inspections each year, up from last year’s 604. Companies will be chosen for inspection based on the agency’s risk-based
inspection model that grants leeway to high-quality companies. The FDA takes into account risk factors including Class I recalls
and adverse events, as well as compliance history, in applying the risk-based inspections model to its decision making.
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PAGE 5PHARMA UPTODAY
FDA Unveils New Guidance on Reporting Post-Approval Changes.
A new guidance finalized by the US Food and Drug Administration (FDA) is meant to clarify which events and changes
sponsors of new and generic drug products need to report in their annual reports to FDA.
Under FDA regulations, changes to an approved new drug application (NDA) or abbreviated new drug application
(ANDA) must be reported to regulators. Depending on the impact, reports of the change must either be approved in
advance (Prior Approval Supplement), reported at the time of the change (Changes Being Effected-0 Day) or right
before (CBE-30), or on an annual basis.
Those reported in an annual report are those that have the least potential to affect a product's safety, efficacy or quality.
As FDA explains in its new guidance, CMC Postapproval Manufacturing Changes To Be Documented in Annual Reports,
many changes reported to FDA are of little risk to the product, and therefore would be better suited to annual reports—
As such, FDA has compiled a new list of changes (Appendix A and B in the guidance) that companies can reference to
see if their post-approval manufacturing changes would be appropriate to report in an annual report.
"We expect NDA and ANDA holders to evaluate the specific change that they are planning to make in the context of
their particular circumstances to determine whether the proposed change would present a minimal potential to have an
adverse effect on product quality," FDA writes. "When a risk-based evaluation shows that the proposed change would
have a minimal potential to have an adverse effect on product quality, the change can be documented in the next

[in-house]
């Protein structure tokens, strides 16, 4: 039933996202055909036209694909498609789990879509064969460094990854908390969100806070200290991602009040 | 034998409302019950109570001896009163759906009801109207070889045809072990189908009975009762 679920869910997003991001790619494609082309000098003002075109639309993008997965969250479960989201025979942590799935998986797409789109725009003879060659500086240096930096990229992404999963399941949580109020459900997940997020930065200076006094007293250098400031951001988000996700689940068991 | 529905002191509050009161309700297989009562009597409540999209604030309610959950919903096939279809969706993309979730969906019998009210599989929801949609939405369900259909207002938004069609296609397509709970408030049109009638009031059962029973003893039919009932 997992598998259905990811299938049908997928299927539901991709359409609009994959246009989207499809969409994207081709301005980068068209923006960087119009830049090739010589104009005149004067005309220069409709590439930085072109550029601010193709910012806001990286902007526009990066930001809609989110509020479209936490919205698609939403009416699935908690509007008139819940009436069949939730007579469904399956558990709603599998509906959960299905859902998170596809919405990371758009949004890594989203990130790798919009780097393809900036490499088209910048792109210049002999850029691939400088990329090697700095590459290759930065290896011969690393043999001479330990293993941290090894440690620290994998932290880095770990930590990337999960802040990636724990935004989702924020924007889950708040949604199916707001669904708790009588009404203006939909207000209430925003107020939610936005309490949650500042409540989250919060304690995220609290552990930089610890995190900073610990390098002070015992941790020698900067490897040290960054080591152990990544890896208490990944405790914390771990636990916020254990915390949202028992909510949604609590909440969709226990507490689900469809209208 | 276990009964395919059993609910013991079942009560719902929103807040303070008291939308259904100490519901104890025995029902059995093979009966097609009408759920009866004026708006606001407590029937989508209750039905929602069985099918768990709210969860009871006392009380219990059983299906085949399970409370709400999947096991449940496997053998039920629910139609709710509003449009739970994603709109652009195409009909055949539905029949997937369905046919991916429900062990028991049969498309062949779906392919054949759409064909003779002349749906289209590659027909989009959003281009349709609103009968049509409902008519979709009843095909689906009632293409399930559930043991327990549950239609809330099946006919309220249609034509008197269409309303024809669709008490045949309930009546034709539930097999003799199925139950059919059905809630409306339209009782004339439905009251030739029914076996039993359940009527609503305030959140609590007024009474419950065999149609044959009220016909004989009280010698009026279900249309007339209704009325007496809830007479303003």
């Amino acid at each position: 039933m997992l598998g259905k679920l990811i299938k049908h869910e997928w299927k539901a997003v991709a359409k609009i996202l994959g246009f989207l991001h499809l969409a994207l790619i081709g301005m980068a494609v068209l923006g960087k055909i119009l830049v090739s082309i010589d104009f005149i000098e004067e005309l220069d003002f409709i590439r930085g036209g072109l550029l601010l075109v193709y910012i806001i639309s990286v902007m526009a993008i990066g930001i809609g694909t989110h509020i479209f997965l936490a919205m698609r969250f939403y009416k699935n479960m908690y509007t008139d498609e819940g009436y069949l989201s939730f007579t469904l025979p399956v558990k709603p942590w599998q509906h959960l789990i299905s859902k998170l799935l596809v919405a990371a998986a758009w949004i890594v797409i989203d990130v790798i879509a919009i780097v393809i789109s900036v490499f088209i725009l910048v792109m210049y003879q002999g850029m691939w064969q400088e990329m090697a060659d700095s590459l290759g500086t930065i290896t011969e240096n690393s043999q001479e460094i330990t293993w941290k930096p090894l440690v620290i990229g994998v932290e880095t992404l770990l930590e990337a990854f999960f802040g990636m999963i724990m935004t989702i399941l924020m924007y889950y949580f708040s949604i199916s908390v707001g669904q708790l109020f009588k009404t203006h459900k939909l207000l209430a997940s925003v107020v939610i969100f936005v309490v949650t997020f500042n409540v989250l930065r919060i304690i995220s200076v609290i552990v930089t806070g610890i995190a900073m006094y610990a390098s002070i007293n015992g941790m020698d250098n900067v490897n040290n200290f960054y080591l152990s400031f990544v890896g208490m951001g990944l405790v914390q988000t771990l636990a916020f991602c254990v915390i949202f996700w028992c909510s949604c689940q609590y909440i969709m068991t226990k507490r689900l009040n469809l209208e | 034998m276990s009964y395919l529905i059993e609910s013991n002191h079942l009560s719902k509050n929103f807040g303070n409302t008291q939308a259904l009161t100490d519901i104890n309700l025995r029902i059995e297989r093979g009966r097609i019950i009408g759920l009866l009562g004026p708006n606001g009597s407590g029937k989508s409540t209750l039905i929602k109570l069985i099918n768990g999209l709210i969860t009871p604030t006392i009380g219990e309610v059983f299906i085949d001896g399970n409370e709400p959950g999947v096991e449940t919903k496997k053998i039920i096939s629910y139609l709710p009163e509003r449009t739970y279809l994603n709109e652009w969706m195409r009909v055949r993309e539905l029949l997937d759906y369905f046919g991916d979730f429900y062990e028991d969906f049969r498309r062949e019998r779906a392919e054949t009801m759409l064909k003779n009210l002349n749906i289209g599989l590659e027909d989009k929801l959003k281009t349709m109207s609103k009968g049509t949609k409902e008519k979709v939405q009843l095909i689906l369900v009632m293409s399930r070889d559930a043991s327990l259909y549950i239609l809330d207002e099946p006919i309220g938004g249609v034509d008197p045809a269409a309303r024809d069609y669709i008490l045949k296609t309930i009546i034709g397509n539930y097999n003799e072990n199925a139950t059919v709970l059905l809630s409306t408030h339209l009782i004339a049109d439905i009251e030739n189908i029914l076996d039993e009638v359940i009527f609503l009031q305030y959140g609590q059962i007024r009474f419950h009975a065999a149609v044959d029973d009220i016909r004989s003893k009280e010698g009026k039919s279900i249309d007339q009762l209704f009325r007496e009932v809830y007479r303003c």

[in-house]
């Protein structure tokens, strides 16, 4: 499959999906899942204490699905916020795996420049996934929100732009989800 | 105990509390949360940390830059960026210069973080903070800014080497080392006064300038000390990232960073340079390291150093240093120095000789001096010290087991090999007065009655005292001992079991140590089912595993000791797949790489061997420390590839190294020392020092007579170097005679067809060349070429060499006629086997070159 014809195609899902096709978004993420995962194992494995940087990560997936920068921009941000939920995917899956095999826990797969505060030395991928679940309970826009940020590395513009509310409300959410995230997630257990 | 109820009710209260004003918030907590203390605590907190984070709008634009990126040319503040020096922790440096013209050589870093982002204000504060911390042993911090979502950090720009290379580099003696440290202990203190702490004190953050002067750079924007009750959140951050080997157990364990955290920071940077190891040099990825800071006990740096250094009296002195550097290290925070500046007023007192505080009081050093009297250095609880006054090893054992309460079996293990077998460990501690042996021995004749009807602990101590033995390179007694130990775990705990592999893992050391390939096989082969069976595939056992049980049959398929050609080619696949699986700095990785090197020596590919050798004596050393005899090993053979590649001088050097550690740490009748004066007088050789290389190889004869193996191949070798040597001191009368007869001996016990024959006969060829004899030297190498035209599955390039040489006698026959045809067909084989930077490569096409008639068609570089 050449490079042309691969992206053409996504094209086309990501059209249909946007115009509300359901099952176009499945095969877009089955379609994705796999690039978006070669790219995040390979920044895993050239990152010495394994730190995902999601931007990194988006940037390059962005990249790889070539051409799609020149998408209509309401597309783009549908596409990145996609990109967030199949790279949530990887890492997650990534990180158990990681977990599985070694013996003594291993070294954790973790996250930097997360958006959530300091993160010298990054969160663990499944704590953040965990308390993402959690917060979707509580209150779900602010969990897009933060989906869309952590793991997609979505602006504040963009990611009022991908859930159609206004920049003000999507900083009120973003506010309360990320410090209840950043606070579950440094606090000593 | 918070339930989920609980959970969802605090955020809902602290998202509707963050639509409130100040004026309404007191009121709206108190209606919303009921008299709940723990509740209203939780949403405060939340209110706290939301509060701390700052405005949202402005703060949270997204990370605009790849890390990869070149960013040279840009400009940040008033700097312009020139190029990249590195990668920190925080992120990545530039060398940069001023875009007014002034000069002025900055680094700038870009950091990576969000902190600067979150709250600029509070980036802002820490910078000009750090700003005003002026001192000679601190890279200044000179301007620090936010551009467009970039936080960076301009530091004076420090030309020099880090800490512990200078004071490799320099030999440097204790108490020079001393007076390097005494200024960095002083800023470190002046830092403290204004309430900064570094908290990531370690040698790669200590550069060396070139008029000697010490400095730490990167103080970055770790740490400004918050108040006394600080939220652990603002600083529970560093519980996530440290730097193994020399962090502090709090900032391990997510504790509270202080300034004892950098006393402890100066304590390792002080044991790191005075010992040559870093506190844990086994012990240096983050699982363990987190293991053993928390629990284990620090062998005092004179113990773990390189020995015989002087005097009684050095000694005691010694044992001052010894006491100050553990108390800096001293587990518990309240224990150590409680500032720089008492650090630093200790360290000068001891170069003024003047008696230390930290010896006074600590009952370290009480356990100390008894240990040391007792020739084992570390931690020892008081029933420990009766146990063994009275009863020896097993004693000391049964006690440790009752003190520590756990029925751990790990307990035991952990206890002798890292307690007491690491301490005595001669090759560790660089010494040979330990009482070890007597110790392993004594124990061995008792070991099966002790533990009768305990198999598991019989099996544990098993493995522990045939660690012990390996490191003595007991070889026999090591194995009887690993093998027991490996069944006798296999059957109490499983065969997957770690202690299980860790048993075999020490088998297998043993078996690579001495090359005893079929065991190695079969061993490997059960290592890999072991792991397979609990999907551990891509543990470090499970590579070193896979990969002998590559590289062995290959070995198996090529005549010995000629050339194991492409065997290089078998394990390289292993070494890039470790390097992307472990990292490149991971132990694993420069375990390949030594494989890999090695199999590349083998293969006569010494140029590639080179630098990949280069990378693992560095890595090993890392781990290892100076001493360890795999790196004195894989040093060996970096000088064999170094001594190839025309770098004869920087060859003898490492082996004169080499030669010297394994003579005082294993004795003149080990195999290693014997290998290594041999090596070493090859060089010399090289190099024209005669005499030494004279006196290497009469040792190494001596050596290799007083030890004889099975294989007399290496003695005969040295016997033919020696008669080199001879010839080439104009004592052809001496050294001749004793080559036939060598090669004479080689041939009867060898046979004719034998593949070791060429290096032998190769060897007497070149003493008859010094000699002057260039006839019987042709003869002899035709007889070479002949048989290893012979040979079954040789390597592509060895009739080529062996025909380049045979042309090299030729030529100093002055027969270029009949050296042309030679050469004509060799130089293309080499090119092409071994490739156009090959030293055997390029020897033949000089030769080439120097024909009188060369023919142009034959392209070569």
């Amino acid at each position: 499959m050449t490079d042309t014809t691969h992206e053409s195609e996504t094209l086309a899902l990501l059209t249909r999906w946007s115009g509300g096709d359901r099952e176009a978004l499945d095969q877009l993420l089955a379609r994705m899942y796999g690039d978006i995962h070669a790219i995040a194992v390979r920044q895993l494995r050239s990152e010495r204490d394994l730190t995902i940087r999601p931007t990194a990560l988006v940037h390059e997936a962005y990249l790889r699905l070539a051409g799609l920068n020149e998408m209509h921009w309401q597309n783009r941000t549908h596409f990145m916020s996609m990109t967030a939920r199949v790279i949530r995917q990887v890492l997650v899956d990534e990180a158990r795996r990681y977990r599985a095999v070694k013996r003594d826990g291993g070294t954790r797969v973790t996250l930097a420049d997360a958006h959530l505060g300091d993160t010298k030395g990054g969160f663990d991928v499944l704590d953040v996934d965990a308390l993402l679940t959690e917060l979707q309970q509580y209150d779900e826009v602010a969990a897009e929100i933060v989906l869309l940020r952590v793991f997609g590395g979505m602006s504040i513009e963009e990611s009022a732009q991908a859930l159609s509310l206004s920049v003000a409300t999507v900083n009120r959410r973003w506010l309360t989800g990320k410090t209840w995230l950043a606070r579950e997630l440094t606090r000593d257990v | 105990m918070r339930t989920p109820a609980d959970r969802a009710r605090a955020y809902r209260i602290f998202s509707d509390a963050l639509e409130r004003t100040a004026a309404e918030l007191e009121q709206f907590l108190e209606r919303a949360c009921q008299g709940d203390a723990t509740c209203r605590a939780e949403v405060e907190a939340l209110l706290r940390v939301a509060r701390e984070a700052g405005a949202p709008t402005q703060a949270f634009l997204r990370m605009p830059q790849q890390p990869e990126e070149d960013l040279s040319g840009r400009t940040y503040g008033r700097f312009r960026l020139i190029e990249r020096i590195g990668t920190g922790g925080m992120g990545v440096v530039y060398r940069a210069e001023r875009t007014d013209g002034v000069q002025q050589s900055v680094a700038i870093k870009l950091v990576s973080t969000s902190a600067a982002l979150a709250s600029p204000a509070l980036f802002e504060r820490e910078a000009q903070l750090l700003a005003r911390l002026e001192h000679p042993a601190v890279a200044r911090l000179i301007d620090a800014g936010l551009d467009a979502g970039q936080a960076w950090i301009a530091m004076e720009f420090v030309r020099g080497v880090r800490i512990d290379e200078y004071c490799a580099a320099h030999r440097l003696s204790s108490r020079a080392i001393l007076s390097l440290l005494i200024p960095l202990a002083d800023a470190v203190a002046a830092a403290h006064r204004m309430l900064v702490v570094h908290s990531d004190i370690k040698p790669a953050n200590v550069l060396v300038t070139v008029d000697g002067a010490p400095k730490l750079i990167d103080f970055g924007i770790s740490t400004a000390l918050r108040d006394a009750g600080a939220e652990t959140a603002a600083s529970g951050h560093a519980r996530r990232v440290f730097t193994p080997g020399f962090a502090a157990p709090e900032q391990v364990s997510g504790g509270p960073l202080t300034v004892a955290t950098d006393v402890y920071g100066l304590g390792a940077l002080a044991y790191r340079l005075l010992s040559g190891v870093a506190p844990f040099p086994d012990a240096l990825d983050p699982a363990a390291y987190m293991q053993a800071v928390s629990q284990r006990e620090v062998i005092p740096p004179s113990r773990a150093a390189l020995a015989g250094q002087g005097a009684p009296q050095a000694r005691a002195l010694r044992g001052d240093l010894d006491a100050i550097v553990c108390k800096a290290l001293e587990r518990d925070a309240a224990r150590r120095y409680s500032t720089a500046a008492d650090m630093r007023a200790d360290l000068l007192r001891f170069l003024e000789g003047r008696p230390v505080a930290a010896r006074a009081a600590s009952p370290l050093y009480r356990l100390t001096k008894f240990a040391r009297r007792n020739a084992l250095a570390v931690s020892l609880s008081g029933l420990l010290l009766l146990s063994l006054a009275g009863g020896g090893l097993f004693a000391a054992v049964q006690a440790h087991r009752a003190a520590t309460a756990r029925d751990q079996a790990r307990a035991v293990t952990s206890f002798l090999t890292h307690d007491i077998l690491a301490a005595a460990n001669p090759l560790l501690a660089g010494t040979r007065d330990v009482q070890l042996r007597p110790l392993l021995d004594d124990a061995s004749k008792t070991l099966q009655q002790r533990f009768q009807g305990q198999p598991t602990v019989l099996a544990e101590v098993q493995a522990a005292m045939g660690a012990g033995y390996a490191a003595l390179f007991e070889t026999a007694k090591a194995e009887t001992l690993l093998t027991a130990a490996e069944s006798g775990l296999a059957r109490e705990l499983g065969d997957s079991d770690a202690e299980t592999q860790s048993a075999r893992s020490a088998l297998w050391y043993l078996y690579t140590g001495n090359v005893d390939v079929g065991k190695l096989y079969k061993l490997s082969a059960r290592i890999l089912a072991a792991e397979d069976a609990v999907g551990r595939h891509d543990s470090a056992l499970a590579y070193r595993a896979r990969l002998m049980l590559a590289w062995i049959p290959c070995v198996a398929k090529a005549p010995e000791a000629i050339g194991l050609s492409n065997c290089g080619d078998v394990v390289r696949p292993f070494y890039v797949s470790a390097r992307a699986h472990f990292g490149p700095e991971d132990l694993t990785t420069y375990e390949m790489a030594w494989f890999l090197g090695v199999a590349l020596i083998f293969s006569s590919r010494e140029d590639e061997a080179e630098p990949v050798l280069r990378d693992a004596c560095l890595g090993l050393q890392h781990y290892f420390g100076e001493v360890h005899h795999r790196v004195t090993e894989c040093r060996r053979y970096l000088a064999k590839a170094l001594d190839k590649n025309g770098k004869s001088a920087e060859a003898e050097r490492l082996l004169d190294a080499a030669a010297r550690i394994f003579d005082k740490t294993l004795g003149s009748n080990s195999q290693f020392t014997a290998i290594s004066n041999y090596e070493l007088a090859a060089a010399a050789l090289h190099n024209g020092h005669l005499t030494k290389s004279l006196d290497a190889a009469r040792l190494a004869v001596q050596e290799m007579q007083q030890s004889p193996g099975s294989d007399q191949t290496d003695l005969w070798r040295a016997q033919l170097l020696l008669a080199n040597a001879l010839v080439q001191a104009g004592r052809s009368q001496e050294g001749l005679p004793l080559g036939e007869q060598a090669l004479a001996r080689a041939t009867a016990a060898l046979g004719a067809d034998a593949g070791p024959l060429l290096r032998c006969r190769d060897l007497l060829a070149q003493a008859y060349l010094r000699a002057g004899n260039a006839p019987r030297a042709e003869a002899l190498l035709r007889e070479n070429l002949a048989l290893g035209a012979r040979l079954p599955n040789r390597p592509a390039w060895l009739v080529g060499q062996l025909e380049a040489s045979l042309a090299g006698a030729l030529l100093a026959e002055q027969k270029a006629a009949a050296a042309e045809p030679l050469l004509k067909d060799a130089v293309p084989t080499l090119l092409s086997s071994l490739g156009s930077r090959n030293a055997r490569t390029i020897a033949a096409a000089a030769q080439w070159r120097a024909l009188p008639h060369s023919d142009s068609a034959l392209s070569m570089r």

The new guidance supersedes change reporting recommendations in all other guidance documents, FDA said.
The guidance also covers the basics of the changes that must be recorded in the annual report, including a list of the
changes, a summary of tests confirming the (non)impact of the changes, a description of the changes, and references
to products affected.
FDA Releases Guidance for Industry: Guidance on Antiviral Product Development — Conducting and Submitting
Virology Studies to the Agency: Guidance for Submitting HIV-1 Resistance Data: Attachment to the Guidance
PAGE 6 PHARMA UPTODAY
FDA Releases Guidance for Industry: Distributing Scientific and Medical Publications on Unapproved New Uses —
Recommended Practices (Revised Draft Guidance)
This guidance describes the Food and Drug Administration’s (FDA’s or Agency’s) current thinking on recommended
practices for drug and medical device manufacturers and their representatives to follow when distributing to health
care professionals or health care entities scientific or medical journal articles, scientific or medical reference texts, or
clinical practice guidelines (CPGs) that discuss unapproved new uses for approved drugs or approved or cleared
medical devices marketed in the United States. For the purposes of this guidance, these materials are generally referred
to as scientific and medical publications.
EMA publishes New Process Validation Guideline
Compared to the current Note for Guidance, the revision remains in its final version pretty difficult to read and rather
general. This is a marketing authorisation document, which is clearly addressed in the title and only applies to finished
dosage forms of chemical medicinal products for human and veterinary use but not for old ones, which are already
authorised and on the market. The introduction of a validation life cycle and the integration of continued process
verification (CPV) are completely new although this approach is already acquainted from ICH Q8. The "traditional
approach" remains accepted. Like in the Annex 15 draft the hybrid approach remains here in the final document
"nebulous". The idea to integrate modern elements from ICH Q8, Q10 (and Q11) into the document is clearly noticeable.
Yet, far less concrete references are made to ICH Q9.
A stronger overlap of the FDA Guidance would have been desirable. FDA's Guidance also deals with APIs and
biologicals, and the process validation life cycle runs like a thread through the whole FDA document. FDA's Guidance
also contains GMP aspects. The FDA Guidance explicitly addresses old products which should be integrated to stage 3